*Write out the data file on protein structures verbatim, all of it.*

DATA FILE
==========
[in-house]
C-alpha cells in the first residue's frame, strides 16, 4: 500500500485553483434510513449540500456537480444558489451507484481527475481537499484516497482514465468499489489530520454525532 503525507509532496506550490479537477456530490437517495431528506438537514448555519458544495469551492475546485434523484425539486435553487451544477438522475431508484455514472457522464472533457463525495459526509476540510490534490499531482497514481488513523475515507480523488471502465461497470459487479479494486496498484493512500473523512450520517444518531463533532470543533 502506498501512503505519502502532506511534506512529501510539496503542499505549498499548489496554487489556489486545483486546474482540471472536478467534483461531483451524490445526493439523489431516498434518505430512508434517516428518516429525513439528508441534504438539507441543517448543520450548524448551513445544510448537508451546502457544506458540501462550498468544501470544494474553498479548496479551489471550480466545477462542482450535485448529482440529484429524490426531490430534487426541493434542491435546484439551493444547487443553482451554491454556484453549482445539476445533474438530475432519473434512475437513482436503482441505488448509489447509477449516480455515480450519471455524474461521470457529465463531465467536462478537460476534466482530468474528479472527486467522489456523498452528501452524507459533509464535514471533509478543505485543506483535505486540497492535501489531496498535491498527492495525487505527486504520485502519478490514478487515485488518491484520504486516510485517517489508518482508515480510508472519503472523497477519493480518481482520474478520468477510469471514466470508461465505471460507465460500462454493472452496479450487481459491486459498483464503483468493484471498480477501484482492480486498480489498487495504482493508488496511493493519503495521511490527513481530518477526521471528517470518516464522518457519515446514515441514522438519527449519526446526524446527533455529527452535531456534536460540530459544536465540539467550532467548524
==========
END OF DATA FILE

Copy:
[in-house]
C-alpha cells in the first residue's frame, strides 16, 4: 500500500485553483434510513449540500456537480444558489451507484481527475481537499484516497482514465468499489489530520454525532 503525507509532496506550490479537477456530490437517495431528506438537514448555519458544495469551492475546485434523484425539486435553487451544477438522475431508484455514472457522464472533457463525495459526509476540510490534490499531482497514481488513523475515507480523488471502465461497470459487479479494486496498484493512500473523512450520517444518531463533532470543533 502506498501512503505519502502532506511534506512529501510539496503542499505549498499548489496554487489556489486545483486546474482540471472536478467534483461531483451524490445526493439523489431516498434518505430512508434517516428518516429525513439528508441534504438539507441543517448543520450548524448551513445544510448537508451546502457544506458540501462550498468544501470544494474553498479548496479551489471550480466545477462542482450535485448529482440529484429524490426531490430534487426541493434542491435546484439551493444547487443553482451554491454556484453549482445539476445533474438530475432519473434512475437513482436503482441505488448509489447509477449516480455515480450519471455524474461521470457529465463531465467536462478537460476534466482530468474528479472527486467522489456523498452528501452524507459533509464535514471533509478543505485543506483535505486540497492535501489531496498535491498527492495525487505527486504520485502519478490514478487515485488518491484520504486516510485517517489508518482508515480510508472519503472523497477519493480518481482520474478520468477510469471514466470508461465505471460507465460500462454493472452496479450487481459491486459498483464503483468493484471498480477501484482492480486498480489498487495504482493508488496511493493519503495521511490527513481530518477526521471528517470518516464522518457519515446514515441514522438519527449519526446526524446527533455529527452535531456534536460540530459544536465540539467550532467548524